• If, on the other hand, it is determined at the decision block 46 that the pump output is not sufficient to satisfy the device demand, then the method 40 branches to a decision block 48, wherein it is determined whether the hydraulic accumulator 37 is charged. The charge state of the accumulator 37 is related to the volume of stored hydraulic fluid contained therein. An adequate charge state of the accumulator 37 may be equated to a predetermined threshold characteristic such as, for example, a threshold pressure or fluid volume, below which would trigger an accumulator charge cycle, as will be explained below. The charge state of the accumulator 37 may also be determined to be in a fully charged condition indicating no more fluid can be admitted thereto. However, the charge state of the accumulator 37 may be determined in any manner or by any method desired. The controller 39 may measure the charge state of the accumulator 37, for example, by way of a conventional pressure sensor (not shown).
  • If it is determined that the charge state of the accumulator 37 is above the threshold pressure, the method 40 branches to an instruction 50, wherein the output from the accumulator 37 is added to the hydraulic system 30. To accomplish this, the controller 39 can send a signal to the accumulator discharge valve 38 causing it to open and, thus, admit fluid flow through the check valve 102 to the hydraulically actuated device 35. The accumulator discharge valve 38 may operate as a proportional valve to admit a fluid flow sufficient to operate the device 35 to the desired performance level without generating an excessive amount of such hydraulic fluid thereto. However, the input fluid flow to the device 35 may be controlled in any manner desired, such as for example by regulating the fluid flow through opening of the pump unloading valve 33. The pump unloading valve 33 may also be a proportional valve having a flow rate adjustment capability if desired.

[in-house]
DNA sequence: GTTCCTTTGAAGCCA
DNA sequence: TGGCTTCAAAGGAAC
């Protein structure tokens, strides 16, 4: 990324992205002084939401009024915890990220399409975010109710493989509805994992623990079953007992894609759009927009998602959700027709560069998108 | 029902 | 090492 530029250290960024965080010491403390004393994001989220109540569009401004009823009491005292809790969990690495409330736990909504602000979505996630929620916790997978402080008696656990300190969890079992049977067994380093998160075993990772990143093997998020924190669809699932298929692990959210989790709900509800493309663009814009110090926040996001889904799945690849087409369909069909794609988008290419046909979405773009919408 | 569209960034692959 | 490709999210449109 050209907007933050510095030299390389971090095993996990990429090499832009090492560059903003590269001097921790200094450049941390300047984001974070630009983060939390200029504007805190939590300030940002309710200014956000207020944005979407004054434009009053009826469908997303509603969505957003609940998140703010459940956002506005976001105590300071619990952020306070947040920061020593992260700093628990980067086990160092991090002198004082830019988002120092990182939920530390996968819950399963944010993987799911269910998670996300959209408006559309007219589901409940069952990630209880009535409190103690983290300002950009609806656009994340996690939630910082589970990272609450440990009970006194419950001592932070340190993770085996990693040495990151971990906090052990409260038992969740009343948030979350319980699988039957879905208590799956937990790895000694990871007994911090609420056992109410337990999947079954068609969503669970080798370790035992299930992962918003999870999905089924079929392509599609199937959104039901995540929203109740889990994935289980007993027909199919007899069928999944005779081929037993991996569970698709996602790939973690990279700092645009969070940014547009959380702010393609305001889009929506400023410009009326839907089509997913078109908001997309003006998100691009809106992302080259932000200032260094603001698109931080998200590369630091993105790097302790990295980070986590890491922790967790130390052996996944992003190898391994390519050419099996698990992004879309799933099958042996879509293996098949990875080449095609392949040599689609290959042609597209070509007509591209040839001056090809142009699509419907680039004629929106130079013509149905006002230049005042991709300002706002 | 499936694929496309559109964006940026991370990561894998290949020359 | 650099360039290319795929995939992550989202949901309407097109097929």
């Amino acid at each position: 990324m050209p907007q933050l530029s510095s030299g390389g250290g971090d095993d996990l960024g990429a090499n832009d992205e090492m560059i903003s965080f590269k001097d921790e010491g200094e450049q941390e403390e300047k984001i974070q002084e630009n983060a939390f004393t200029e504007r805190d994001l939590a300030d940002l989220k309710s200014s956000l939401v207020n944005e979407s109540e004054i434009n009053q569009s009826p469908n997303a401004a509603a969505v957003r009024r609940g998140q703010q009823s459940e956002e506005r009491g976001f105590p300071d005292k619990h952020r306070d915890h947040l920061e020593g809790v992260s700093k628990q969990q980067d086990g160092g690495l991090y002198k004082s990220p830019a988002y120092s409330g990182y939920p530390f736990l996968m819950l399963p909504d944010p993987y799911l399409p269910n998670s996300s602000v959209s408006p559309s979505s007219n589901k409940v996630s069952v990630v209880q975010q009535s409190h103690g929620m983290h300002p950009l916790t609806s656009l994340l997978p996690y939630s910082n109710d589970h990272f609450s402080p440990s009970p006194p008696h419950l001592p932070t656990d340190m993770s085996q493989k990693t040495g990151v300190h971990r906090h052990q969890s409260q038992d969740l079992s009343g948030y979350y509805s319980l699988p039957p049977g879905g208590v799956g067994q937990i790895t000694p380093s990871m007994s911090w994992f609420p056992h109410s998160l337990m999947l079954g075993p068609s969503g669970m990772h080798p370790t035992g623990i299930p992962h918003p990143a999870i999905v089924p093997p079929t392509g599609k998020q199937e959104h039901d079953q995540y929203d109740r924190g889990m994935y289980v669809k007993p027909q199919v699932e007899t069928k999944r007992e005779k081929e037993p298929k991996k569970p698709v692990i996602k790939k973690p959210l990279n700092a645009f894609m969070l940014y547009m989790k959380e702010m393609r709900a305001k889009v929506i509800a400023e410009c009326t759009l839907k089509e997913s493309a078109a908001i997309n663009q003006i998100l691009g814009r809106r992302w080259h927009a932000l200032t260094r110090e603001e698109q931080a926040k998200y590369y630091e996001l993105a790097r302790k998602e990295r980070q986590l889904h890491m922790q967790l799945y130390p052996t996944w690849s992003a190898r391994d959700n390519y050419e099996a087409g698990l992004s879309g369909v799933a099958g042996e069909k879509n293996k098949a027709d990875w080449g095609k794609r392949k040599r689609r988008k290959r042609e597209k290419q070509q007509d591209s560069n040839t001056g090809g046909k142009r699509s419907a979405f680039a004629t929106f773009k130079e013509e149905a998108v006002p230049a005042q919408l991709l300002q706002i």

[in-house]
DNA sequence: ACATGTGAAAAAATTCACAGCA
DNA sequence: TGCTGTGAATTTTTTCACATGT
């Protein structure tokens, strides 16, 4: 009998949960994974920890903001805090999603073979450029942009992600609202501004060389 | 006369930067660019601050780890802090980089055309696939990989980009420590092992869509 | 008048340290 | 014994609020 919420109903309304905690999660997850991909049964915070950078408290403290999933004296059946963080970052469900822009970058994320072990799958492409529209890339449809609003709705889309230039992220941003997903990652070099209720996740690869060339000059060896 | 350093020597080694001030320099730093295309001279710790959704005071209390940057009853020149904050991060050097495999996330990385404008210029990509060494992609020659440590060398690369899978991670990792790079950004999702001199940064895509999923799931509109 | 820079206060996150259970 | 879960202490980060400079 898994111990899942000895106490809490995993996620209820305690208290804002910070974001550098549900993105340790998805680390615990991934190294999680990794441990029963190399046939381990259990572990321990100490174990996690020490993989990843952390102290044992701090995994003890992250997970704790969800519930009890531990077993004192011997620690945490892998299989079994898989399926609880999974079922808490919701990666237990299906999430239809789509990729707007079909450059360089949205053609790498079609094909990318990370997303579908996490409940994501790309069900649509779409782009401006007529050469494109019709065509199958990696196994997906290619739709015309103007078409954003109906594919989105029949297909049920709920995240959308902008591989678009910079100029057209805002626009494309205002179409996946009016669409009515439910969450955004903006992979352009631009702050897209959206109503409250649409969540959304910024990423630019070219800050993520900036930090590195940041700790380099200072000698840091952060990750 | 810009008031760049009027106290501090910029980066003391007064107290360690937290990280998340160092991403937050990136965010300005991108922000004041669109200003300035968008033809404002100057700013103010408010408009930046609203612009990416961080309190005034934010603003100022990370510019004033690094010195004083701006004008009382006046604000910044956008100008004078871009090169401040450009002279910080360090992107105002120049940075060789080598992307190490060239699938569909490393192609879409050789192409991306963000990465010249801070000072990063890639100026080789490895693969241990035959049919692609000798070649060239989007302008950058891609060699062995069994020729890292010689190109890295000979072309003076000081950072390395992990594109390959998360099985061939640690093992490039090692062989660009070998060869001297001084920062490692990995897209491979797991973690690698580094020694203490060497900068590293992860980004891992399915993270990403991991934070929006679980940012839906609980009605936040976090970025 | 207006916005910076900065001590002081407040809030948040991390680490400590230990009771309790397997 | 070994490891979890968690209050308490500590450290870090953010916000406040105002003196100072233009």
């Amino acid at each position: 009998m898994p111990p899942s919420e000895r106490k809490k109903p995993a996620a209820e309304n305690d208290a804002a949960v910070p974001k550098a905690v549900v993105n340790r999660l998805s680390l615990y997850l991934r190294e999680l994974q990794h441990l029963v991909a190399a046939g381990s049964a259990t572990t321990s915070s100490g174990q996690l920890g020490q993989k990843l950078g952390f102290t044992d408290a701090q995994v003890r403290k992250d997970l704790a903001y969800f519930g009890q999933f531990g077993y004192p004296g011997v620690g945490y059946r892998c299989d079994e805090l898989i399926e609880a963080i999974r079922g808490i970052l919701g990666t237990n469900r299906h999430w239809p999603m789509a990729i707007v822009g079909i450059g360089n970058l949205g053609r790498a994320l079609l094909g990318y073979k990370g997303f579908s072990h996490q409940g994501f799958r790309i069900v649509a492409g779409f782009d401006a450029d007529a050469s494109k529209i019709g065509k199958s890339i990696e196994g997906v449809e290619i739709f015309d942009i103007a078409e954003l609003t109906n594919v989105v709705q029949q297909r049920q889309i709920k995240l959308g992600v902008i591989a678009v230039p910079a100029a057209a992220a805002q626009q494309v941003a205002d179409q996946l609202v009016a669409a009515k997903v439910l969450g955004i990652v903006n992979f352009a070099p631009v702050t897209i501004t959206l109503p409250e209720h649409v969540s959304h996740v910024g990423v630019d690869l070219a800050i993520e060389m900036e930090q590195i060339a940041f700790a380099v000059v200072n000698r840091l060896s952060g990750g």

• If, on the other hand, it is determined in the decision point 48 that the charge state of the accumulator 37 is not above the threshold pressure, then the method 40 branches to a decision point 52, wherein it is determined whether the pump drive unit 20 is operational. The operational state of the various embodiments of the pump drive unit 20 shown in FIGS. 3A, 3B, and 3C may be determined as described above. However, the operational state of the hydraulic pump 31 may be determined directly such as through measurement of the pump fluid output or input characteristics, if desired. If the pump drive unit 20 or the hydraulic pump 31 is determined to be not operational, then the method 40 branches from the decision point 52 to an instruction 54, wherein the operation of the pump drive unit 20 is started. This can be accomplished by the controller 39 in a conventional manner. If, on the other hand, it is determined in the decision point 52 that the pump drive unit 20 is operational, then the method 40 branches from the decision point 52 to an instruction 56, wherein it is determined what portion of the pump output capacity remains available. The available pump output capacity indicates what remainder of pump fluid output, not already in use, is available to operate one or more hydraulically actuated devices 35. The available pump capacity may simply be determined as the difference between the total pump flow capacity, less the flow requirements of the hydraulically actuated device or devices 35. However, the available pump capacity may be determined in any manner and may include other pump operational factors, if desired.